Preventing Recurrence of Achilles Tendinopathy and Return to Sport

In prior posts we described risk factors for an initial episode of achilles tendinopathy including muscle imbalances, calf weakness (concentric and eccentric), and loss of mobility within the foot and ankle.  Once the tendinopathy is established, patients demonstrate significant deficits in range of motion, strength, balance, endurance, and jumping ability (Silbernagel et al. 2006).  These impairments and the duration of symptoms until complete tendon healing, 12 months, create obstacles for the athlete looking to return to sport following an episode of achilles tendinopathy.  At Mend Physical Therapy we often see patients who describe a recurrent nature of symptoms including pain, stiffness, and an inability to return to their sport.  These athletes are not alone with re injury rates ranging from 20-44% based on the literature (Gajhede-Knudsen et al. 2013).  Common risk factors for re injury include inadequate rehabilitation, short recovery periods, and those who were not given guidance/assistance in their return to play (Hagglund et al. 2007).  To reduce risk patients should seek the advice of a Physical Therapist to advise the patient on the proper tendon loading schedule.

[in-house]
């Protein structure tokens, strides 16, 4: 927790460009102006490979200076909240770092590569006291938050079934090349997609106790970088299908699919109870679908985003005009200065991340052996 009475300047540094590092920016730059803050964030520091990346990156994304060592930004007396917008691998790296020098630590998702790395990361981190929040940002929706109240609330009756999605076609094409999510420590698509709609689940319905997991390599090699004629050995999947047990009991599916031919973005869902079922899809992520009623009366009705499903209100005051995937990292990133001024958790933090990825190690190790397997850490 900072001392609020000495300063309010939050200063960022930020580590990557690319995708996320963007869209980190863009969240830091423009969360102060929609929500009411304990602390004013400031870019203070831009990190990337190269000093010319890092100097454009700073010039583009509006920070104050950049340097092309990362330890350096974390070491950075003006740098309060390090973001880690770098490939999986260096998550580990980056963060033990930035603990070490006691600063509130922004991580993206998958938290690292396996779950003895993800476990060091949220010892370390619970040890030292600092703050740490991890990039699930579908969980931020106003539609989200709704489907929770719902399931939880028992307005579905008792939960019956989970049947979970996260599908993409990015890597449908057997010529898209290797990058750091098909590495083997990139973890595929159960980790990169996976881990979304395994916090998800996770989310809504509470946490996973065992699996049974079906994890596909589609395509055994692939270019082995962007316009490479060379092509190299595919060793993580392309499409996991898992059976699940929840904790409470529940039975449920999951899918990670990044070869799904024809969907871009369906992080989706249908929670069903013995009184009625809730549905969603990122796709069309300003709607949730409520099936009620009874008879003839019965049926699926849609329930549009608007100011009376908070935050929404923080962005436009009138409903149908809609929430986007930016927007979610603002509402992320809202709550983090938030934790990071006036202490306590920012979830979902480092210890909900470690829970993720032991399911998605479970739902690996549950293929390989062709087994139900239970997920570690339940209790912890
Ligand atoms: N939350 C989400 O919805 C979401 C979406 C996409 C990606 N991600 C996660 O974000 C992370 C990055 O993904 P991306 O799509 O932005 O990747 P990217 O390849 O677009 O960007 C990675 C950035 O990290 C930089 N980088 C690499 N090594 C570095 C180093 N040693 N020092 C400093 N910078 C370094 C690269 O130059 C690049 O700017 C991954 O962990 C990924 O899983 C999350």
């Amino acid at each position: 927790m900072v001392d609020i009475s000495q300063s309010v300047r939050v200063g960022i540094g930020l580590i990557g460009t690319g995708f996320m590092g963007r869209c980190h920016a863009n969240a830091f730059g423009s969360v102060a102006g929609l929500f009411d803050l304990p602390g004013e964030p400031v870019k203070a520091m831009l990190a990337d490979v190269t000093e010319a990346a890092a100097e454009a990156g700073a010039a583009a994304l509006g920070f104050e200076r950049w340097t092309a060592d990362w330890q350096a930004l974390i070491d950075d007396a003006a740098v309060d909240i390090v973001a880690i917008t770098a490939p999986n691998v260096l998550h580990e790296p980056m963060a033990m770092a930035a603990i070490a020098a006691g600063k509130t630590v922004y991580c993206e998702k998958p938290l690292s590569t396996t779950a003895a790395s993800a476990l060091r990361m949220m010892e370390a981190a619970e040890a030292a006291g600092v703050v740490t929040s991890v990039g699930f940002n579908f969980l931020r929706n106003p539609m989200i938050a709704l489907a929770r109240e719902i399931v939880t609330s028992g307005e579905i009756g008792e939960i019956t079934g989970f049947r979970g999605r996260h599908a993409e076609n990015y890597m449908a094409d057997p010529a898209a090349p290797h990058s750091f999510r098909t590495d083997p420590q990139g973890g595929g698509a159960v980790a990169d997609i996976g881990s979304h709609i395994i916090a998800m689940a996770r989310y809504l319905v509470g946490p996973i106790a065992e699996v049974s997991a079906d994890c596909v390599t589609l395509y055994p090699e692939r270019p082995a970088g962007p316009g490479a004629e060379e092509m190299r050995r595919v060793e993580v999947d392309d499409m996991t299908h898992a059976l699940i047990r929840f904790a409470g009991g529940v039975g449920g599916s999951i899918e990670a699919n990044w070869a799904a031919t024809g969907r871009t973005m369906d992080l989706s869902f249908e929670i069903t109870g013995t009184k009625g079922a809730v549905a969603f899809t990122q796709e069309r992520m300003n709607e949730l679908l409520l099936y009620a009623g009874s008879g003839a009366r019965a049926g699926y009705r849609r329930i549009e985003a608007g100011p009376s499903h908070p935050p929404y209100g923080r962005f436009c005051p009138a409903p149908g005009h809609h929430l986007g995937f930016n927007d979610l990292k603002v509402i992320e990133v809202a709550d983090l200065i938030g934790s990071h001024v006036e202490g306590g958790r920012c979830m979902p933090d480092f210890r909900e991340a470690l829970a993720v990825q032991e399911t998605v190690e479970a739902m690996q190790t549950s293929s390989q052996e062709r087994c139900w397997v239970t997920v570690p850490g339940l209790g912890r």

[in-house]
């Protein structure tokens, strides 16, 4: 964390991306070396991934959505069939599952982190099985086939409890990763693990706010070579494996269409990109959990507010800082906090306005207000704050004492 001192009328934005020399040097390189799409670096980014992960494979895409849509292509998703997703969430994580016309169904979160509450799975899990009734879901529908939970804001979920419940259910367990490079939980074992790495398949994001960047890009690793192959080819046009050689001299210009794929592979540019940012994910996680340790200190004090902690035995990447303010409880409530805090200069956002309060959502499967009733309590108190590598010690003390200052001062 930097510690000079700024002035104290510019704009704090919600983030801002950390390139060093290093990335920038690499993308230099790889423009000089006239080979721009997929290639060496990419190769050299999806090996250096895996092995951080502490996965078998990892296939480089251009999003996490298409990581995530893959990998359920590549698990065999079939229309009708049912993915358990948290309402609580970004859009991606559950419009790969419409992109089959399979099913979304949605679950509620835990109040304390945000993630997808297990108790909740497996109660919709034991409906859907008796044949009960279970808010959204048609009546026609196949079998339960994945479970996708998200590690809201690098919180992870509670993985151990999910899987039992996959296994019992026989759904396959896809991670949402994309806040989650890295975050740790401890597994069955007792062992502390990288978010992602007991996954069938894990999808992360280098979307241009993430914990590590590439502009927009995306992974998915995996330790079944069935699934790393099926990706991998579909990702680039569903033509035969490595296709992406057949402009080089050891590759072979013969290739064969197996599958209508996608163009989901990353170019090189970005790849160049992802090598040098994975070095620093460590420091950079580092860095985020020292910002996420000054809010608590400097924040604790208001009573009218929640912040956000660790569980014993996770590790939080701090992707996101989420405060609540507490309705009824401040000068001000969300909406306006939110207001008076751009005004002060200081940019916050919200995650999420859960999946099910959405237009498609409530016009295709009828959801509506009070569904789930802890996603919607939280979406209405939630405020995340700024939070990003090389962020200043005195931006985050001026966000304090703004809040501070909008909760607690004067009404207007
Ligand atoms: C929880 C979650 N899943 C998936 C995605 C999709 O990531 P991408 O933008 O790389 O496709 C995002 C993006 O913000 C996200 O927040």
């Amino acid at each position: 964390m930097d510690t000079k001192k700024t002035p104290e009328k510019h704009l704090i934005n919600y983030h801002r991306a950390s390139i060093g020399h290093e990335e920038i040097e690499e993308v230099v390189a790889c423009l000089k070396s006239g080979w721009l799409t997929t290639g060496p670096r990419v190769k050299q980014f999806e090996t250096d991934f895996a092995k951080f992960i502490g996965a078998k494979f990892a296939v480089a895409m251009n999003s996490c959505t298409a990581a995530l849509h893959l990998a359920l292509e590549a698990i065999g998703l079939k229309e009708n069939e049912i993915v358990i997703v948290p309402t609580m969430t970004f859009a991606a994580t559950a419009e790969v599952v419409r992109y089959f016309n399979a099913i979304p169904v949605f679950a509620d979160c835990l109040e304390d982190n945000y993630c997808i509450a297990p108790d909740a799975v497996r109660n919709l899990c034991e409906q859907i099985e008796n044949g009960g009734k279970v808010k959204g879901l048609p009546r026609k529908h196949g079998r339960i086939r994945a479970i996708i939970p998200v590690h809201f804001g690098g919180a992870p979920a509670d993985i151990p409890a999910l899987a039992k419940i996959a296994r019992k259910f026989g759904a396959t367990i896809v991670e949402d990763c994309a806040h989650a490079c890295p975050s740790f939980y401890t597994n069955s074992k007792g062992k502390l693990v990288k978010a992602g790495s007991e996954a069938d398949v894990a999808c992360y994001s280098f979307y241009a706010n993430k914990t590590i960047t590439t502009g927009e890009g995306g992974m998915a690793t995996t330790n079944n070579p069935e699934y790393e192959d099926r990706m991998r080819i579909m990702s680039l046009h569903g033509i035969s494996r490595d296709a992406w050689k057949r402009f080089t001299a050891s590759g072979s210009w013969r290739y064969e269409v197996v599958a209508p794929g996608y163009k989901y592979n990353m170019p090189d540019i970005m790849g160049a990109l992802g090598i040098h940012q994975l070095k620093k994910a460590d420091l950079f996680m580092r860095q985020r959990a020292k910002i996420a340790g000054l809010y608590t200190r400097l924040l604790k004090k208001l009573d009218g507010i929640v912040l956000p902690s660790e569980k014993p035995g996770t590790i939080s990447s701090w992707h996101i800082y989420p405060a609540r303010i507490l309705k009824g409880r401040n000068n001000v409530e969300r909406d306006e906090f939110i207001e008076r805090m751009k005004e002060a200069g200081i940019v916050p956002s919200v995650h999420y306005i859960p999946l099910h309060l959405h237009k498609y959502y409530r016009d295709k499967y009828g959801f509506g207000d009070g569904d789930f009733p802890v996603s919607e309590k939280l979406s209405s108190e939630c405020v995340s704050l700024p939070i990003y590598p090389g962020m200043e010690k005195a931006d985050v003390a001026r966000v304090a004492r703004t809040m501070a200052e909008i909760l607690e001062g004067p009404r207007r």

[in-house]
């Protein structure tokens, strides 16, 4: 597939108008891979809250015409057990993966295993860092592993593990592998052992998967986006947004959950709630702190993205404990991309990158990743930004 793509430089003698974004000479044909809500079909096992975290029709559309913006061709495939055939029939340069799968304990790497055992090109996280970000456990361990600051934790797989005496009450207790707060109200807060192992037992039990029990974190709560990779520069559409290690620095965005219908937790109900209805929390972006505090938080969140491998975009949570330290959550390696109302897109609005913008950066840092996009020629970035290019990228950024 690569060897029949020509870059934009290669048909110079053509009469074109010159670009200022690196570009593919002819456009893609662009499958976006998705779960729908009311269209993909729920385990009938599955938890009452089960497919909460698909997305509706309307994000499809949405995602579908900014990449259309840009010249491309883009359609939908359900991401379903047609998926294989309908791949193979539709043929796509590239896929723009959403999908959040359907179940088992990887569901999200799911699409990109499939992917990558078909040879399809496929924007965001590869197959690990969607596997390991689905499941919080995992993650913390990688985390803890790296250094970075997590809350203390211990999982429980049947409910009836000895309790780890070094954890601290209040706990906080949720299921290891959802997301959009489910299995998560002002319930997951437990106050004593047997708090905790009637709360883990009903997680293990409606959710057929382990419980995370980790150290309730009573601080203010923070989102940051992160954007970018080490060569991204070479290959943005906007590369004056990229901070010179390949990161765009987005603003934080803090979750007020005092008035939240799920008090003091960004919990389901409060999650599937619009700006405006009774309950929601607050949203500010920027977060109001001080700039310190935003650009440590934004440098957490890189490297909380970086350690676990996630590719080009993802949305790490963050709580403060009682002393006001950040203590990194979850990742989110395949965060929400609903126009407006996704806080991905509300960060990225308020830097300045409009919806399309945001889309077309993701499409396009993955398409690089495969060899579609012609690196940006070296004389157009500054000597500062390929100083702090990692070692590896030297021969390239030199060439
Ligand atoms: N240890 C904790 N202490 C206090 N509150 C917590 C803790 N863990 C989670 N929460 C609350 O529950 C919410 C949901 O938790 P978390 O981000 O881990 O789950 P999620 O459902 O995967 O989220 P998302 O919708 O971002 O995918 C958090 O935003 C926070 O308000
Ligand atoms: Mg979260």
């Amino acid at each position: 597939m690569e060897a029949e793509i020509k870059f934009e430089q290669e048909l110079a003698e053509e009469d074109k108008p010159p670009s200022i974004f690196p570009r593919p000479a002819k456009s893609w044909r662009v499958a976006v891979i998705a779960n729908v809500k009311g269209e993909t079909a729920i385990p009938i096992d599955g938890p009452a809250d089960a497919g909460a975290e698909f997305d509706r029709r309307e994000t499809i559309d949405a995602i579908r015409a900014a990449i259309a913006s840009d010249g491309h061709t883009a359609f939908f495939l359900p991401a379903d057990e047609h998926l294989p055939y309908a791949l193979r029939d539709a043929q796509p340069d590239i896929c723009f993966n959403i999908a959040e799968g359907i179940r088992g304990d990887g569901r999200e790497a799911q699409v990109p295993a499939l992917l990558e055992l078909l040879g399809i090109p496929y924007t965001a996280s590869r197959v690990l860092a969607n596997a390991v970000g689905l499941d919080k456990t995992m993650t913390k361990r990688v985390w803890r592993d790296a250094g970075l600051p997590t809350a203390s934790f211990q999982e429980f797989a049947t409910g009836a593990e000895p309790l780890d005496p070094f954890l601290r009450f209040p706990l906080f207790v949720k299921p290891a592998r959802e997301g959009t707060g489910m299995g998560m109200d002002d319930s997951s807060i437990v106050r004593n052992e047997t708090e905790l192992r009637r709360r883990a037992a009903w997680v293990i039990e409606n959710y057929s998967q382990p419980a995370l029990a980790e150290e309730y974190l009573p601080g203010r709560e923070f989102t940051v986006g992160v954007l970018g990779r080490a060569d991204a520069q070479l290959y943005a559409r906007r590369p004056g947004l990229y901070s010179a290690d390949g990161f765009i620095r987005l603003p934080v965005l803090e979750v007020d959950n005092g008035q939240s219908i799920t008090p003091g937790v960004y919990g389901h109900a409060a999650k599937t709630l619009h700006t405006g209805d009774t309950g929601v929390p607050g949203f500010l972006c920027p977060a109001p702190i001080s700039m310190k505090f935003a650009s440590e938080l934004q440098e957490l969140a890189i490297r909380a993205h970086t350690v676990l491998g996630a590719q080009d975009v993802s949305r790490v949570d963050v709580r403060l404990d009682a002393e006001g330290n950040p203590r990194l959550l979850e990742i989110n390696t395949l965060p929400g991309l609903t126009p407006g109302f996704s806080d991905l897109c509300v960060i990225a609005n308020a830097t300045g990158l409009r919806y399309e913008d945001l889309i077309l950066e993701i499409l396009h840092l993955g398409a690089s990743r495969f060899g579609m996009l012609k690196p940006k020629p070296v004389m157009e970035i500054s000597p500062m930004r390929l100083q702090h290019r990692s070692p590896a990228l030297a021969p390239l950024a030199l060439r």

boulder physical therapy eccentric exercises, achilles tendinopathy


Authors have reported up to a 90% success rate with return to sport after a rehabilitation program (Silbernagel et al. 2015).  We know exercise is essential for promoting healing of the injured tendon, as well as, preparing the tendon and lower extremity for the demands of a patient's sport. The key question remains the prescription of exercise volume (loading type, amount, duration, intensity, frequency, rest periods) to train the tendon the meet the demands of the sport.  In running alone, the tendon must be able to handle 6-12 times the body weight of the patient (Fukashiro et al. 1995).  Silbernagel et al. recommends consideration of a patient's symptoms with activity, stage of tendon healing, recovery of impairments including range of motion, strength, endurance, and balance, as well as, the demands of the patient's individual sport.  

boulder physical therapy, return to sport, achilles tendinopathy

We would encourage those who have a history of achilles tendinopathy to seek the evaluation and guidance of a Physical Therapist to assure lower quarter impairments have been treated, as well as, to receive a game plan for their return to sport.  If left up to the patient or athlete, this condition may return.